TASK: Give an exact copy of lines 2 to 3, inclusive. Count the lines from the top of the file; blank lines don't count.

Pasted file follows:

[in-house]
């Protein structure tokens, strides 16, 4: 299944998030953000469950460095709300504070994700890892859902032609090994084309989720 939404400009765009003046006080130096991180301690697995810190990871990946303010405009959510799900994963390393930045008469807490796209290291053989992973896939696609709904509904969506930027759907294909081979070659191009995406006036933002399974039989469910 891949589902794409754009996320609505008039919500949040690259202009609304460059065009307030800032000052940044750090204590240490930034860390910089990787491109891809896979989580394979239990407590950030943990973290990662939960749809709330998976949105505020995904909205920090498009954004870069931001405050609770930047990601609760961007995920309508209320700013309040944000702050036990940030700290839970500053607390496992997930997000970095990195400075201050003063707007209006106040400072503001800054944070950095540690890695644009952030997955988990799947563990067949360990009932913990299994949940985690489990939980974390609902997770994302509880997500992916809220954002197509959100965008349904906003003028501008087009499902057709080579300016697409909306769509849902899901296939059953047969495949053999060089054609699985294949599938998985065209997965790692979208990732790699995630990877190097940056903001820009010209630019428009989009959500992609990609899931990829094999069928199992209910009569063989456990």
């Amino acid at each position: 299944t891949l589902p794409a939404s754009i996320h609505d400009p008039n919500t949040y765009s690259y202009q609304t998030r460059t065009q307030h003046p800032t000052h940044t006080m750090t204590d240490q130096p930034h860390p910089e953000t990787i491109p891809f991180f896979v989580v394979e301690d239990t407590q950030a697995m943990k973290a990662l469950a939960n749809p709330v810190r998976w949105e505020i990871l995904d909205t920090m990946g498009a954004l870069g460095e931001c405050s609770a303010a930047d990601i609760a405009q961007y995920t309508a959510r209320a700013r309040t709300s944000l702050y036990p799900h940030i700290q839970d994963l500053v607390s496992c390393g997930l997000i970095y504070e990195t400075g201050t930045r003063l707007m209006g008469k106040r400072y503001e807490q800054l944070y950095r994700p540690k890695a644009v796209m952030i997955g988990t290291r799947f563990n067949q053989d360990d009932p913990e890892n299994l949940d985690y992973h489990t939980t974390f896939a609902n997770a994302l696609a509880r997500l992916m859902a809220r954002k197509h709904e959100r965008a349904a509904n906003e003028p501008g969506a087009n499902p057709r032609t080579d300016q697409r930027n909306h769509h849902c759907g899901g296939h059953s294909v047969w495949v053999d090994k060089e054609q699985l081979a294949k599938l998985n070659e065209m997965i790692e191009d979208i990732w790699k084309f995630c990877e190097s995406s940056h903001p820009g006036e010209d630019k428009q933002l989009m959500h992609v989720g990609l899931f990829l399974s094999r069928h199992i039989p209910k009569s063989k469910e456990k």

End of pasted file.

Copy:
């Protein structure tokens, strides 16, 4: 299944998030953000469950460095709300504070994700890892859902032609090994084309989720 939404400009765009003046006080130096991180301690697995810190990871990946303010405009959510799900994963390393930045008469807490796209290291053989992973896939696609709904509904969506930027759907294909081979070659191009995406006036933002399974039989469910 891949589902794409754009996320609505008039919500949040690259202009609304460059065009307030800032000052940044750090204590240490930034860390910089990787491109891809896979989580394979239990407590950030943990973290990662939960749809709330998976949105505020995904909205920090498009954004870069931001405050609770930047990601609760961007995920309508209320700013309040944000702050036990940030700290839970500053607390496992997930997000970095990195400075201050003063707007209006106040400072503001800054944070950095540690890695644009952030997955988990799947563990067949360990009932913990299994949940985690489990939980974390609902997770994302509880997500992916809220954002197509959100965008349904906003003028501008087009499902057709080579300016697409909306769509849902899901296939059953047969495949053999060089054609699985294949599938998985065209997965790692979208990732790699995630990877190097940056903001820009010209630019428009989009959500992609990609899931990829094999069928199992209910009569063989456990």
């Amino acid at each position: 299944t891949l589902p794409a939404s754009i996320h609505d400009p008039n919500t949040y765009s690259y202009q609304t998030r460059t065009q307030h003046p800032t000052h940044t006080m750090t204590d240490q130096p930034h860390p910089e953000t990787i491109p891809f991180f896979v989580v394979e301690d239990t407590q950030a697995m943990k973290a990662l469950a939960n749809p709330v810190r998976w949105e505020i990871l995904d909205t920090m990946g498009a954004l870069g460095e931001c405050s609770a303010a930047d990601i609760a405009q961007y995920t309508a959510r209320a700013r309040t709300s944000l702050y036990p799900h940030i700290q839970d994963l500053v607390s496992c390393g997930l997000i970095y504070e990195t400075g201050t930045r003063l707007m209006g008469k106040r400072y503001e807490q800054l944070y950095r994700p540690k890695a644009v796209m952030i997955g988990t290291r799947f563990n067949q053989d360990d009932p913990e890892n299994l949940d985690y992973h489990t939980t974390f896939a609902n997770a994302l696609a509880r997500l992916m859902a809220r954002k197509h709904e959100r965008a349904a509904n906003e003028p501008g969506a087009n499902p057709r032609t080579d300016q697409r930027n909306h769509h849902c759907g899901g296939h059953s294909v047969w495949v053999d090994k060089e054609q699985l081979a294949k599938l998985n070659e065209m997965i790692e191009d979208i990732w790699k084309f995630c990877e190097s995406s940056h903001p820009g006036e010209d630019k428009q933002l989009m959500h992609v989720g990609l899931f990829l399974s094999r069928h199992i039989p209910k009569s063989k469910e456990k």